"I was with friends, doing a cycle challenge. I fell from my bike smashing my helmet, arm and head, into a road kerbside at over 30 mph. I was airlifted from the scene and taken to critical care (it would take a week to be downgraded to intensive care). I was induced into a coma at the site after two epileptic seizures, bleeding on the brain, breaking my arm in 13 places and swallowing my tongue. I would be in a coma for a month and hospital for nearly five months.
In hospital I had 10 hours a week of physio learning how to walk again. Sometimes all I did was scream but it did help. I did hydrotherapy, occupational therapy, and speech and language therapy for eight months which taught me how not to speak like an over excited squeaky five year old. I needed to be lifted by an electric chair into a bath for nearly three months. Even after that putting belts on trousers or tying laces on shoes was impossible and I needed to be helped with most things. Facing all this after a traumatic brain injury, a coma, amnesia and a broken shoulder was hard.
When I first left hospital and moved back home I wanted to go back to work. I just thought my problem was my arm hurting so I didn't really understand the challenges I would face. Things like, walking, crowds, cooking, keeping appointments, dealing with money, needing two people to help me use stairs, problems remembering pin numbers or passwords, getting around without a driving licence for two years, and failing an eye test all caused massive problems! Although I had left hospital I was still an outpatient and had not yet achieved full recovery.
Then I discovered the WEA (Workers’ Educational Association) and started doing some research for their new project. I went to different branches and met great people who talked about lots of different things. I even managed to make it onto one of their international trips after a few months. Looking back the medical people involved must have been surprised at the progress. At first my life had been put on five minutes’ notice and my family told to say goodbye to me. I just kept going though. No compromise. No negotiation. I used to tell myself, “Just do whatever it takes, keep going”. There were setbacks, trips and falls but the whole time I had my eye on the prize of discharge as an outpatient.
With the WEA I went from researching, to helping plan an international trip, to going on it, then I even did presentations for different branches about it all. It was real fun, especially when compared to the challenge of learning to walk again. Most importantly though, I got shown where the WEA volunteer biscuits were kept! After four months of volunteering, the WEA gave a three page report of my involvement to my occupational therapist who I had been seeing for two years. A week later I got discharged from occupational therapy - I was getting close now!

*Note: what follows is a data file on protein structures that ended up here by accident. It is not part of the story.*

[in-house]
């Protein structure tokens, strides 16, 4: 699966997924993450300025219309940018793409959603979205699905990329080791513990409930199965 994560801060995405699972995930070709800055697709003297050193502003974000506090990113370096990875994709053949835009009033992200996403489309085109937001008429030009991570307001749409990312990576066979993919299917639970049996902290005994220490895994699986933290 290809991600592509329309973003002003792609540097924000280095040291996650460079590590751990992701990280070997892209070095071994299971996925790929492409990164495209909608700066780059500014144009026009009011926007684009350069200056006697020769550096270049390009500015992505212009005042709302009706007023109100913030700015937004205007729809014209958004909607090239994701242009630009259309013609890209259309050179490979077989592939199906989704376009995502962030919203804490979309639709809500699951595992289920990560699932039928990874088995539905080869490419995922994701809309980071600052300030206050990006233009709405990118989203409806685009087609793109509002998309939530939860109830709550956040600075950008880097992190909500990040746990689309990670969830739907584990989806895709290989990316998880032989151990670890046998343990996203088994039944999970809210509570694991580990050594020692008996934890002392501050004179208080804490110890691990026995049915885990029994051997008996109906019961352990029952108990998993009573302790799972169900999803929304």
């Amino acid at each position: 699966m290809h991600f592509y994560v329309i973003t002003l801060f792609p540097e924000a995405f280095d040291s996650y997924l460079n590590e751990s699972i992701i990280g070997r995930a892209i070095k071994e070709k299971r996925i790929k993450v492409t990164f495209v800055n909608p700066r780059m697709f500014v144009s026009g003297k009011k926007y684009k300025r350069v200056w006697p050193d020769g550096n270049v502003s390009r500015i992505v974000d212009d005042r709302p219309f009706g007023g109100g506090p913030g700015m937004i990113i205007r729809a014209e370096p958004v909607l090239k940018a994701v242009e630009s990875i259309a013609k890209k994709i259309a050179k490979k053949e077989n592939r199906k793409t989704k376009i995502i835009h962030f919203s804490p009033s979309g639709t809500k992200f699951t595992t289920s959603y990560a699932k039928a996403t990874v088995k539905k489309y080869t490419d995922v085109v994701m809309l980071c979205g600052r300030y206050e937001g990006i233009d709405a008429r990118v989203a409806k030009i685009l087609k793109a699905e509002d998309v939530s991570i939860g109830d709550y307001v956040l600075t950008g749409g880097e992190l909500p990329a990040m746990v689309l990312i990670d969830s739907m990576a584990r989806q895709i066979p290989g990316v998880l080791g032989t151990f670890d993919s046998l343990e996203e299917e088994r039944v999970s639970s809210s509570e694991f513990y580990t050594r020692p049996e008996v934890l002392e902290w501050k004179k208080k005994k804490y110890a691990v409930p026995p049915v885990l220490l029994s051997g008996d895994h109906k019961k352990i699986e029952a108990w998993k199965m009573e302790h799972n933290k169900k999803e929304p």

Two months later I introduced my WEA co-ordinator to my NHS consultant. The WEA co-ordinator and my consultant quickly became on a first name basis and emailed each other about my progress. I was delighted that the WEA could give my consultant detailed updates of how I was doing - I hope the biscuits were not discussed though. So projects with WEA finished and new areas of involvement with WEA began to emerge. I just kept going, doing whatever I had to do now I was on the home straight.
Then in the Summer it happened. I did it. 35 months after my accident I got discharged as an outpatient and the WEA helped me. The day after I went to my old ward with cakes and cards. The medical staff recognised me and called me by my name - oh wow. I punched the air with my arm that I’d broken and said “I did it, I got discharged”. They smiled. And that is my story of victory - for me, for the medical staff and for the WEA.
Everyone has problems at different levels; it could be life, employment, society or an accident. Accept the changes and adapt – then it is just a change you are adapting to and you will, gradually. No matter what your issues, stay positive, focused, motivated, determined, honest, adaptable and reflective and with help, support, time and patience you will make progress and get better. You will be different to the person you were before; your job is to accept it and adapt. Your recovery, whatever the issue is just that… yours! So do whatever you have to do and Good luck!"